One of the most common questions we get from our students is “How long does it take to learn English?” There’s no simple answer, but read on to get a better idea of how you can learn English faster!
The Factors Influencing the Language Learning
Before you start on a major endeavor like learning a second (or third, or fourth, or fifth!) language, it’s good to have a long-term plan and a timeline for your goal. So really, how long does it take to learn a new language?
The answer depends on a number of factors:
What is your starting level?
What is your target level? Is your goal absolute proficiency or simply to be able to navigate everyday life?
How intensively will you be studying the language?
How are you studying?
Are you surrounded by the language in your life?
What individual factors might affect your learning?
No Simple Answer
Benigno, de Jong, & Van Moere (2017) write, “Although there is no unanimous consent as to how many hours are needed to gain increasing language proficiency, attempts have been made to produce learning time estimates.”
This is even more complicated because learning a language is not linear. This means we don’t simply go from zero English to fluent English and there’s a straight line in between. There are ups and downs; in some situations our English can be fluent, and in others we can struggle to express ourselves.
Your Starting Language Level
Are you a “true beginner” —someone who has never learned the language at all—or a “false beginner”—someone who has studied in the past, but forgotten a lot of it? People with some background in the language will progress more quickly.
Target Language Proficiency
What are you trying to do with the language? Do you want to be able to travel comfortably and get around on a vacation in Spain? Are you hoping to live in Italy and chat with locals in Italian? Or are you hoping to study abroad in English at a university level? These different language functions all require very different levels of proficiency.
Language Learning is influenced by First Language
Another important factor is the languages that you already know. Aspects of your first language can transfer to your new language in ways that make your progress faster or slower.
If you want to learn English, and you already speak Danish, there are many similarities between Danish and English that might help you to learn English more rapidly. If your first language is Arabic, and the Roman alphabet that we use in English is new for you, that could require a little more time for you to learn. But if you already speak both Arabic and French, that could speed up your acquisition.
The Defense Language Institute Foreign Language Center ranks languages by their similarity to English.
Category I (26 weeks) includes Spanish, French, Italian and Portuguese.
Category II (35 week) includes German and Indonesian
Category III (48 weeks) includes Dari, Persian Farsi, Russian, Uzbek, Hindi, Urdu, Hebrew, Thai, Serbian Croatian, Tagalog, Turkish, Sorani and Kurmanji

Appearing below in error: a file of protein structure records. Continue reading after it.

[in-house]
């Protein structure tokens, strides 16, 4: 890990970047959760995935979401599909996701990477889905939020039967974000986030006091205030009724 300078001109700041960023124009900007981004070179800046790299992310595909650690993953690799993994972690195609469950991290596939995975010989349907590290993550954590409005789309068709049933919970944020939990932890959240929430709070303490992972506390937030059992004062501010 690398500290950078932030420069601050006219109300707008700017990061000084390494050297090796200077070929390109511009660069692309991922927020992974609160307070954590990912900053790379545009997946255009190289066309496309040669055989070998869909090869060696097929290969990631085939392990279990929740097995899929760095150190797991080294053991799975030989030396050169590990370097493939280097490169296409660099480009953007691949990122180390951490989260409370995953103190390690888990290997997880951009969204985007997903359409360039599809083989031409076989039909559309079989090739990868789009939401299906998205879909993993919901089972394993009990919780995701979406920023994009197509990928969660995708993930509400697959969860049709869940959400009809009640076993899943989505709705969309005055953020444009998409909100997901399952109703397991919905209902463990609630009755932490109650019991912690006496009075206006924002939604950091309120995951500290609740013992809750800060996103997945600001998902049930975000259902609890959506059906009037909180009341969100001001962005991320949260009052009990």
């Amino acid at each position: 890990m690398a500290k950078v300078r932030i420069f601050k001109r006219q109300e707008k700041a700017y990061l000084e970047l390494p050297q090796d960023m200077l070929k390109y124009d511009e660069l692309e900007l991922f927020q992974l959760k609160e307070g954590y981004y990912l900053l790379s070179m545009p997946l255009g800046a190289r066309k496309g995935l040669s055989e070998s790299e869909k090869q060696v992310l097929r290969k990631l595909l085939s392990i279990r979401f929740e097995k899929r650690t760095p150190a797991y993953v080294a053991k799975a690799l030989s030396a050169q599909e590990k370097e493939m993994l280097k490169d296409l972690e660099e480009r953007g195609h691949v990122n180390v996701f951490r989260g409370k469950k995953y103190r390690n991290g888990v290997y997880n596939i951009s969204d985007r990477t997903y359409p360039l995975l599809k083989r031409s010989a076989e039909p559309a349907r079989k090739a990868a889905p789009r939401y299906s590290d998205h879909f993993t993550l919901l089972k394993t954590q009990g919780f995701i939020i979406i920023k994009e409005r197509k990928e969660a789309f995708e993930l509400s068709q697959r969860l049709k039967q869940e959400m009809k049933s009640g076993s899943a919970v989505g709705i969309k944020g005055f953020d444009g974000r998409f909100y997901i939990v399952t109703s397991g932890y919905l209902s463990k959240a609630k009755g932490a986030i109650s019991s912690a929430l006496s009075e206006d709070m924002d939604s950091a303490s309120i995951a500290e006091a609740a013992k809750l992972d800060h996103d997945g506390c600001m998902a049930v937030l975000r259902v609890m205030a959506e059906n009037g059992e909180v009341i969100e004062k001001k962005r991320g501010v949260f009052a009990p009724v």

Category IV (64 weeks) includes Arabic, Mandarin, Korean, Japanese, and Pashto
There is no simple equation here, but your native language is one of the factors that can affect how fast you learn your new language.
Language Study Methods
Another major factor is the way you are studying. Duolingo can be a lot of fun, but it’s not going to make you fluent in another language. You’re also not going to get too far if you’re just studying grammar rules and vocabulary words.
Research shows that the best way to acquire a language is to use it. Talk to people in the language. Watch movies in the language. Listen to podcasts. Take classes with a real teacher or a group of learners.
(Note: Despite what you may read on other websites, there is NO evidence that native speakers make better English teachers. You simply need a good teacher who is proficient in the language.)
Meaningful interaction in the language is necessary to develop fluency.
Individual Factors in language learning
There are also individual differences that can make language learning easier for some people. Lots of research suggests that young learners acquire languages faster.
Personal motivation can be another factor. Perhaps surprisingly, students who have an internal motivation to learn a language tend to progress better than students who want to learn for a practical reasons like getting a better job.
Personality is another influence: are you outgoing and talkative or more of an introvert?
Intensity of language Study
When people ask, how long does it take to learn English (or Spanish, or Chinese), they sometimes think that the answer will be a number of weeks or months or years. But really, a major factor is the intensity of your study. Are you studying English full time, 20 or 30 hours per week? Or are you taking a class once a week for 2 hours? This makes a big difference, and the most meaningful answers are in the number of hours you study, not months or years.
Here are the estimated number of hours (from Cambridge English Language Assessment) for the number of study hours needed to reach different levels on the Common European Framework:
A1 – approximately 90-100 hours
A2 – approximately 180–200 hours
B1 – approximately 350–400 hours
B2 – approximately 500–600 hours
C1 – approximately 700–800 hours
C2 – approximately 1,000–1,200 hours